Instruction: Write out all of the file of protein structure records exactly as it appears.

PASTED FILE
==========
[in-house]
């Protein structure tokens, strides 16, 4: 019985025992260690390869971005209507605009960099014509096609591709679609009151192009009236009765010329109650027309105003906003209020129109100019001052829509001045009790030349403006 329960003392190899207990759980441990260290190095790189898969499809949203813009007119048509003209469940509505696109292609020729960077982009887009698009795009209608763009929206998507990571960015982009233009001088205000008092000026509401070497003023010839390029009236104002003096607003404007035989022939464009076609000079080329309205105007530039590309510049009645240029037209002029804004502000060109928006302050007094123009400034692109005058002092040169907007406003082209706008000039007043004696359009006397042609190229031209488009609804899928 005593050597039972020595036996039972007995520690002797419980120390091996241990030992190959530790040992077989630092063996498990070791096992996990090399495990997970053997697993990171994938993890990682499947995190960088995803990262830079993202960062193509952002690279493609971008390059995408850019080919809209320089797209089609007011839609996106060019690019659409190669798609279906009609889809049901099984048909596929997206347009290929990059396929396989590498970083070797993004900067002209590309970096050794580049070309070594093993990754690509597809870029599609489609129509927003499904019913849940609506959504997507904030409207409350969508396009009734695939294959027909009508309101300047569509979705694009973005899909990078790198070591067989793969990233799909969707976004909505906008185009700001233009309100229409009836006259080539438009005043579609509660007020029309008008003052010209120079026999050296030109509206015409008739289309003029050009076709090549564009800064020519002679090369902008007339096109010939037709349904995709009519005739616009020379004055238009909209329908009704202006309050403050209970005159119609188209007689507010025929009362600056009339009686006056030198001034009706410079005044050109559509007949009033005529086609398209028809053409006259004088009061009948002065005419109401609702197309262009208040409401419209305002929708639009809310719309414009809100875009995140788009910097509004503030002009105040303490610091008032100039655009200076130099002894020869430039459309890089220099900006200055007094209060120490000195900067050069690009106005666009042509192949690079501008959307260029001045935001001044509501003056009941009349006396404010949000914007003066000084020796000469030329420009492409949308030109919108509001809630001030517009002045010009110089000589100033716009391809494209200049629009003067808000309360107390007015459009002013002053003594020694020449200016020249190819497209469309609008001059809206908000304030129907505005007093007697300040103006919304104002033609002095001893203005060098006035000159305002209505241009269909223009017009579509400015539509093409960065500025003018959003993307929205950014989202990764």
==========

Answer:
[in-house]
């Protein structure tokens, strides 16, 4: 019985025992260690390869971005209507605009960099014509096609591709679609009151192009009236009765010329109650027309105003906003209020129109100019001052829509001045009790030349403006 329960003392190899207990759980441990260290190095790189898969499809949203813009007119048509003209469940509505696109292609020729960077982009887009698009795009209608763009929206998507990571960015982009233009001088205000008092000026509401070497003023010839390029009236104002003096607003404007035989022939464009076609000079080329309205105007530039590309510049009645240029037209002029804004502000060109928006302050007094123009400034692109005058002092040169907007406003082209706008000039007043004696359009006397042609190229031209488009609804899928 005593050597039972020595036996039972007995520690002797419980120390091996241990030992190959530790040992077989630092063996498990070791096992996990090399495990997970053997697993990171994938993890990682499947995190960088995803990262830079993202960062193509952002690279493609971008390059995408850019080919809209320089797209089609007011839609996106060019690019659409190669798609279906009609889809049901099984048909596929997206347009290929990059396929396989590498970083070797993004900067002209590309970096050794580049070309070594093993990754690509597809870029599609489609129509927003499904019913849940609506959504997507904030409207409350969508396009009734695939294959027909009508309101300047569509979705694009973005899909990078790198070591067989793969990233799909969707976004909505906008185009700001233009309100229409009836006259080539438009005043579609509660007020029309008008003052010209120079026999050296030109509206015409008739289309003029050009076709090549564009800064020519002679090369902008007339096109010939037709349904995709009519005739616009020379004055238009909209329908009704202006309050403050209970005159119609188209007689507010025929009362600056009339009686006056030198001034009706410079005044050109559509007949009033005529086609398209028809053409006259004088009061009948002065005419109401609702197309262009208040409401419209305002929708639009809310719309414009809100875009995140788009910097509004503030002009105040303490610091008032100039655009200076130099002894020869430039459309890089220099900006200055007094209060120490000195900067050069690009106005666009042509192949690079501008959307260029001045935001001044509501003056009941009349006396404010949000914007003066000084020796000469030329420009492409949308030109919108509001809630001030517009002045010009110089000589100033716009391809494209200049629009003067808000309360107390007015459009002013002053003594020694020449200016020249190819497209469309609008001059809206908000304030129907505005007093007697300040103006919304104002033609002095001893203005060098006035000159305002209505241009269909223009017009579509400015539509093409960065500025003018959003993307929205950014989202990764």